Approximately 54 million individuals (20% of U.S. population) of all ages, races, ethnicities, socioeconomic status and educational attainment in the United States live with at least one disability. As a result, we believe it is important to identify nonprofits that are doing outstanding work on a national level in the area of people with disabilities.
ARE YOU AN EXPERT?
If you are an expert on nonprofits that work with people with disabilities, you should have received an email from us with a link to our survey and we hope you will share your perspective and insights with us! If for some reason we have missed you and you think you have a valuable perspective to offer, please contact me, Dawn at firstname.lastname@example.org, and we would love to include your insights.
The findings below were a result of interviewing eleven influential experts in the field. I’m sure I haven’t been able to capture every nuance in this sector, so I invite your feedback and thoughts about how you might think about this work. For those readers less familiar with this topic, I hope you will learn something new and tune in again when we have the results of this research. Thank you all for your participation!
WHAT IS THE SCOPE OF OUR RESEARCH?
Our research includes nonprofit organizations that support people with any of the following:
- 1. Developmental disabilities
- 2. Physical disabilities
- 3. Mental disabilities
- 4. Blindness and deafness
Types of nonprofits might include research, advocacy, legislative, education, or direct services.
Excluded from our research are for-profit organizations and funders.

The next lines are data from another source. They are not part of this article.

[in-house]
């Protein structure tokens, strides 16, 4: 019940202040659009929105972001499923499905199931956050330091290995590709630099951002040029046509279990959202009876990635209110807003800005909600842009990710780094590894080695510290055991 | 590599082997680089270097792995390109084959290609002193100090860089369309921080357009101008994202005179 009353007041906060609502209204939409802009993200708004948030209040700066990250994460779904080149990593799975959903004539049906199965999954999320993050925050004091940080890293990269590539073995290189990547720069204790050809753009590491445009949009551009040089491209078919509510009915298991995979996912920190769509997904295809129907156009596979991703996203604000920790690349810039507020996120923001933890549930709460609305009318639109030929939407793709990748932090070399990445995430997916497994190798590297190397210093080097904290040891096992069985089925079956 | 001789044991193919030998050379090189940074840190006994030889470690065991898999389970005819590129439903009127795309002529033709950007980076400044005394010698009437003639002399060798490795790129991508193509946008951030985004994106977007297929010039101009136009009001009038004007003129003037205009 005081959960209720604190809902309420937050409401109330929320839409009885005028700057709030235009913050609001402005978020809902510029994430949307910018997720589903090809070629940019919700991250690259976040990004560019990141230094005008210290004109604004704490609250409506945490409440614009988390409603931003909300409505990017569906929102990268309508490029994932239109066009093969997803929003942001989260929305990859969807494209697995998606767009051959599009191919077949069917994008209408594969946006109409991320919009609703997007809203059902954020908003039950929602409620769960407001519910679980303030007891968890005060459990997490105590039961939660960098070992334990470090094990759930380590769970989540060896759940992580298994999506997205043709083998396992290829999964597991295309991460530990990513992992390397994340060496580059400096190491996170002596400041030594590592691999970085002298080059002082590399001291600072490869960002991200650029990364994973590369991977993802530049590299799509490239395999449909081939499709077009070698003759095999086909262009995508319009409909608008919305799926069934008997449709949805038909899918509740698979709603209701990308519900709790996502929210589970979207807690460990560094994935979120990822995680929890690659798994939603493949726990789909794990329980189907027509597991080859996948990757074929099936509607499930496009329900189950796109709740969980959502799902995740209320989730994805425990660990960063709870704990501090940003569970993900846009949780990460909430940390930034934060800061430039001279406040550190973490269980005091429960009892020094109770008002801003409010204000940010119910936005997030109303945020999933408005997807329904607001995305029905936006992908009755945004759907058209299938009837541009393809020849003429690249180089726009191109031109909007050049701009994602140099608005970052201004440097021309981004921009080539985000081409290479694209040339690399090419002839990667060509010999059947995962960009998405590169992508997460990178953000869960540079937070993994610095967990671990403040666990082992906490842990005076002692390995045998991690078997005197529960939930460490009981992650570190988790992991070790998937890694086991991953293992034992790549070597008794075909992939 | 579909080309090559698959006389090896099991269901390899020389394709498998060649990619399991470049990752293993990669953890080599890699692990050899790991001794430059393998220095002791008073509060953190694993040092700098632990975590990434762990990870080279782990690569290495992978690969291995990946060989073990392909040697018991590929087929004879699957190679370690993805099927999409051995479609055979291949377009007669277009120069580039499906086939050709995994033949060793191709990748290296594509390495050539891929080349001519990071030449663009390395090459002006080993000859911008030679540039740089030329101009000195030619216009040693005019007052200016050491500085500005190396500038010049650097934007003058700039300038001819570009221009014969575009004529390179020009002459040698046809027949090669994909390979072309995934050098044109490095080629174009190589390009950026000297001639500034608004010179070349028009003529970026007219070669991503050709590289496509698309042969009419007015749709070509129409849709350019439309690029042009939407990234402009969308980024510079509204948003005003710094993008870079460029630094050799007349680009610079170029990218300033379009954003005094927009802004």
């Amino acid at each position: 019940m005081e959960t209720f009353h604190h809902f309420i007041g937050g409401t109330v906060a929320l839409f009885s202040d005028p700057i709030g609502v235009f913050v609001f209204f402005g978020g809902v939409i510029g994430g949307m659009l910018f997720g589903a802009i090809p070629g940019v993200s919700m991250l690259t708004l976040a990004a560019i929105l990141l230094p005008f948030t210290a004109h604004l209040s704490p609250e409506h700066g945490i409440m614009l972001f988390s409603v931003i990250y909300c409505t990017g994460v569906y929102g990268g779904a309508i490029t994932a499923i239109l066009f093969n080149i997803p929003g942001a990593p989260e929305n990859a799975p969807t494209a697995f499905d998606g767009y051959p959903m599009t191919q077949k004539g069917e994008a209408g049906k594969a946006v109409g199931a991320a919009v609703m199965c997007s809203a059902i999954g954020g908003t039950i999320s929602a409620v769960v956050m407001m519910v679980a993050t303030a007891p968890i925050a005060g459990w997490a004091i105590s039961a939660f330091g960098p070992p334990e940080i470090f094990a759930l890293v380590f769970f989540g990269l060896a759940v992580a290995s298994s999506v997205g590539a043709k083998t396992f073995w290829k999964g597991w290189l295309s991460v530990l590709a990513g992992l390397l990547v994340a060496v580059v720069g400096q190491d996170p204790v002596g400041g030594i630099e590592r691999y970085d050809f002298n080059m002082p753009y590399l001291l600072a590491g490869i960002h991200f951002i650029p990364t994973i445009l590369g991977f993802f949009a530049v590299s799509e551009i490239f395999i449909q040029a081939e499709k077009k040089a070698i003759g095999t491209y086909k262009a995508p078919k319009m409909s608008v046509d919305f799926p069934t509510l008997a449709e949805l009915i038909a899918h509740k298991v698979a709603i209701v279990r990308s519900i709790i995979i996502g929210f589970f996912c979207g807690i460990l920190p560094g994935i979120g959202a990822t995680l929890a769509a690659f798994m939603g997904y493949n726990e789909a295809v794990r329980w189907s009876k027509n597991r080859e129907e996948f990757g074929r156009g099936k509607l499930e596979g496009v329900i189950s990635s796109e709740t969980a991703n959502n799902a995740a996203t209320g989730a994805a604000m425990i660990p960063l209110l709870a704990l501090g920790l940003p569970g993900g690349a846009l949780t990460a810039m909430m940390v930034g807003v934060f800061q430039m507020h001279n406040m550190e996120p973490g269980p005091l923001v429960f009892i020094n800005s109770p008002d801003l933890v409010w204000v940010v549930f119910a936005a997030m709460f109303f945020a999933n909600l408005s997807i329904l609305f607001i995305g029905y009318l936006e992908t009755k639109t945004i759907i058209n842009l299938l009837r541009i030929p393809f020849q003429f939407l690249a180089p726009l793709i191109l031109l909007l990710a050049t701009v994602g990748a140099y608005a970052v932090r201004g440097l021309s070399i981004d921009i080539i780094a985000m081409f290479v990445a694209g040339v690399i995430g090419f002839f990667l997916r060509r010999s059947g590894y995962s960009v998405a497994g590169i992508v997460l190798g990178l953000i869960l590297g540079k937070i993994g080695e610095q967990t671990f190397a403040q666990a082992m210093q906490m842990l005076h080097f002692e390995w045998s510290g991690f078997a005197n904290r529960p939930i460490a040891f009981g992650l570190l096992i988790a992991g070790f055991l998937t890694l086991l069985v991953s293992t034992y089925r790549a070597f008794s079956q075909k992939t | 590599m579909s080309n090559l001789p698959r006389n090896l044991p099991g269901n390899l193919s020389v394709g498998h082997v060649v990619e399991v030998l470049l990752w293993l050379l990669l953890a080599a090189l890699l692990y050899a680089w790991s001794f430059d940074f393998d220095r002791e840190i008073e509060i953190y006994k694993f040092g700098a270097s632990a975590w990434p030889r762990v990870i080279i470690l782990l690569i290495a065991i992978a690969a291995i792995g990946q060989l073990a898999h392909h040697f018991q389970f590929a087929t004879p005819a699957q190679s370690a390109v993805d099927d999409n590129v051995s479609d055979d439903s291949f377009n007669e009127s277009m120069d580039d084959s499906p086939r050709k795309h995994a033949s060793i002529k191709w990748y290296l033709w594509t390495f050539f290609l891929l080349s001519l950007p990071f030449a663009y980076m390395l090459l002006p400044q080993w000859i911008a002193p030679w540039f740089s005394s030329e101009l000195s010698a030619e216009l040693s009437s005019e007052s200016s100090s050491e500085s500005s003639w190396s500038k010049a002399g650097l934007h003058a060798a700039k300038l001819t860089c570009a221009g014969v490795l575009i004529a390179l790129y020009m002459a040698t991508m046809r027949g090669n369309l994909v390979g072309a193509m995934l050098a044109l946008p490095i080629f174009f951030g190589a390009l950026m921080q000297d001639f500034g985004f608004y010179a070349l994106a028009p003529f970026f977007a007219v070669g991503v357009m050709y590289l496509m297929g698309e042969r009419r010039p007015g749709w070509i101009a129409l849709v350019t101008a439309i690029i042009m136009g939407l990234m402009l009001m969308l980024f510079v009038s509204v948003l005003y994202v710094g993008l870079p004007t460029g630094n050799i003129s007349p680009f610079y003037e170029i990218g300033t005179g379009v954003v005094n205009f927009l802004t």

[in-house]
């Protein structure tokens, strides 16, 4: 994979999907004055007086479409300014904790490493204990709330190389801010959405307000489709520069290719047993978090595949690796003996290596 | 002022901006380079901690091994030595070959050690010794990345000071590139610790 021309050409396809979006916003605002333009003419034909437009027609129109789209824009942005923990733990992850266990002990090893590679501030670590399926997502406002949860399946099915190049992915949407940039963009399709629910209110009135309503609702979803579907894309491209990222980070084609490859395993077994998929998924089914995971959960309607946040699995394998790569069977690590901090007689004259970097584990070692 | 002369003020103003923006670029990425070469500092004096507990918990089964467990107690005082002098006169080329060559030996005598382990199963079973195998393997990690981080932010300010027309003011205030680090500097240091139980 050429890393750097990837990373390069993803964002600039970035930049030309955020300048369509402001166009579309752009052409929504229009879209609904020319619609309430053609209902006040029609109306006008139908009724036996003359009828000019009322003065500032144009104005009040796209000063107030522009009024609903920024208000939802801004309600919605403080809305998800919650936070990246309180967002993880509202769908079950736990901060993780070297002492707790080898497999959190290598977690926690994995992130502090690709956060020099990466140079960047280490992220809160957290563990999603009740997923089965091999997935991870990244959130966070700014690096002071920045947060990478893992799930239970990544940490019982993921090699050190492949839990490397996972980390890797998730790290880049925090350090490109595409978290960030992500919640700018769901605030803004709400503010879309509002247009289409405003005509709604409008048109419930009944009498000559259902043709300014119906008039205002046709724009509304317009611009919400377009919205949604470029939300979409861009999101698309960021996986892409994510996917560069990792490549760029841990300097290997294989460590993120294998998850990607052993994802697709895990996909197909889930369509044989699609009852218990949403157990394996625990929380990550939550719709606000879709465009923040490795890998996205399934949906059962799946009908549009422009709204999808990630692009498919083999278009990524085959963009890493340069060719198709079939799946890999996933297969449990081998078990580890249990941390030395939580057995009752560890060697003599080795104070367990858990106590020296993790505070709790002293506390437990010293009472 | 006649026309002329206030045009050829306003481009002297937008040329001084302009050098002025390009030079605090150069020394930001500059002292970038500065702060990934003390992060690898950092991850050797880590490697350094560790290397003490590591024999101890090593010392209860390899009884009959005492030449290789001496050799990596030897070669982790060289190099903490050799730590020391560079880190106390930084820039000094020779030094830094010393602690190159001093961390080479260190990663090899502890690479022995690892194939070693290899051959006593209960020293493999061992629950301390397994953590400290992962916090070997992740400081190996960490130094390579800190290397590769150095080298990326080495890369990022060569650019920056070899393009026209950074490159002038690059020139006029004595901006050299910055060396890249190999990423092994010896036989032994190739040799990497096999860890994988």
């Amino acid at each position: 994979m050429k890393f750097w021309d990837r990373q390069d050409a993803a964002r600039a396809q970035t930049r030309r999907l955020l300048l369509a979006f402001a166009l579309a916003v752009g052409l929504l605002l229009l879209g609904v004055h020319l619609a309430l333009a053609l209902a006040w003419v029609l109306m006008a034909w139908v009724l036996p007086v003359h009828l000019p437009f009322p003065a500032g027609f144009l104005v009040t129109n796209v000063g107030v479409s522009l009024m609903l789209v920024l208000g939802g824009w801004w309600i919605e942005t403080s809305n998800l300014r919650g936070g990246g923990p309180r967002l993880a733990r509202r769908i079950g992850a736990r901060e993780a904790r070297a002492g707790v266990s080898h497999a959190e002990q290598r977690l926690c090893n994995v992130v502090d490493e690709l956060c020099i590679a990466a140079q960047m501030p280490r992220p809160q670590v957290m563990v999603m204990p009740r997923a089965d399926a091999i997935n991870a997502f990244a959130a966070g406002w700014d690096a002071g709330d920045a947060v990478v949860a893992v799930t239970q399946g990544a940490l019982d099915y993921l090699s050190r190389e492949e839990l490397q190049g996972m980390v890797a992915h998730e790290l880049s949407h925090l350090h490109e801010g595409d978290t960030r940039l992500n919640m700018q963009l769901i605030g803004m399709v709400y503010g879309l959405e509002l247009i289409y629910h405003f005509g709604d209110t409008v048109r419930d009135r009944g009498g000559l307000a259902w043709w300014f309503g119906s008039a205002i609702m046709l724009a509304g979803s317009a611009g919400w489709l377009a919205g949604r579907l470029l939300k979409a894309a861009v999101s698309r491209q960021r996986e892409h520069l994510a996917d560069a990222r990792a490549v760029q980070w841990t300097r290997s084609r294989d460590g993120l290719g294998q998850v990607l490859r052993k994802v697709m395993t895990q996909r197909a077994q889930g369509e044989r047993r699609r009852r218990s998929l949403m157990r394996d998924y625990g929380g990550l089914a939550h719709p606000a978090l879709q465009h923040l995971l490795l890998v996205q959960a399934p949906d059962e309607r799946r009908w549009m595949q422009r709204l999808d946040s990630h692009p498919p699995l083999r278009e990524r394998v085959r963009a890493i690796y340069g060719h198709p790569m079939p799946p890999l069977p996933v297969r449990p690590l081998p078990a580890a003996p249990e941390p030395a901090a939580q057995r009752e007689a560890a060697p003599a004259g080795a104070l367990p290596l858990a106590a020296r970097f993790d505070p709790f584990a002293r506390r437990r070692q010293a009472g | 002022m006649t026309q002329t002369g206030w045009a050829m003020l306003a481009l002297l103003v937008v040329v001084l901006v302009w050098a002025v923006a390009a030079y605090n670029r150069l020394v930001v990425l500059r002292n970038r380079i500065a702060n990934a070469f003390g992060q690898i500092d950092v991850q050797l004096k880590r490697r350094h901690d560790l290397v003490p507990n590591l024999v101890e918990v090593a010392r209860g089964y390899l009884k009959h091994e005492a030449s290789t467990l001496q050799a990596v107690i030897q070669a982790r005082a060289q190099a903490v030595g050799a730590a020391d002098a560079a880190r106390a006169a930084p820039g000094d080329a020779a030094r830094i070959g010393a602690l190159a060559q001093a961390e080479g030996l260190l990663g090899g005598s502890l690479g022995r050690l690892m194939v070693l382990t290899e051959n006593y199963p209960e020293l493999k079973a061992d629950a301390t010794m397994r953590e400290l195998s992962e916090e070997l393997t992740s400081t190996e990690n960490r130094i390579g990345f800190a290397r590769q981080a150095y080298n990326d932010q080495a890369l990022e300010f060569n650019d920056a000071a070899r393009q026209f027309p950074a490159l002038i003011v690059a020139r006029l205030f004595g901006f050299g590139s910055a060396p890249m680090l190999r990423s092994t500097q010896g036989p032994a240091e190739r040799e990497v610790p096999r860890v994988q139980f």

Nonprofits considered in this research might provide the following types of services:
- Transportation- how to get to and from the workplace, health care appointments, social settings, school settings, etc.
- Health care- although most people with disabilities are on social security disability insurance, medicare or Medicaid, they still face secondary complications and need constant health care support.
- Housing- many people with disabilities live either with their family, a caretaker, or some kind of independent living situation. Most do not live on their own because they don’t have the income stream to support it. Accessibility and affordable housing is key.
- Misc. Services- to allow people with disabilities to live in their communities rather than live in institutions.
- Employment- see below
Other areas can also include education, sports, and activities.
Employment: Data released in July 2010 from an earlier study, the Kessler Foundation/NOD Survey of Americans with Disabilities, found that little progress has been made in closing the employment gap between people with and without disabilities since the passage of the Americans with Disabilities Act in 1990. In fact, only 21 percent of people with disabilities, ages 18 to 64, reported that they are working either full or part-time, compared to 59 percent of people without disabilities.
Also, there are many disincentives in place that prevent people from getting a job. For example, if a person with disabilities earns above a certain level, they lose their benefits, and if they lose the job, they have to apply from the very beginning.
From this latest survey, although 70 percent of corporations polled have diversity policies or programs in place, only two-thirds of those with programs include disability as a component. Only 18 percent of companies offer an education program aimed at integrating people with disabilities into the workplace. The low figures are particularly notable given that a majority of employers perceive the costs of hiring a person with a disability to be the same as hiring a person without a disability (62 percent). Source
These are just a summary of my notes after having talked to eleven experts in the field. What do you think? What have I missed? What might you add? Please feel free to leave a comment and help build on these notes.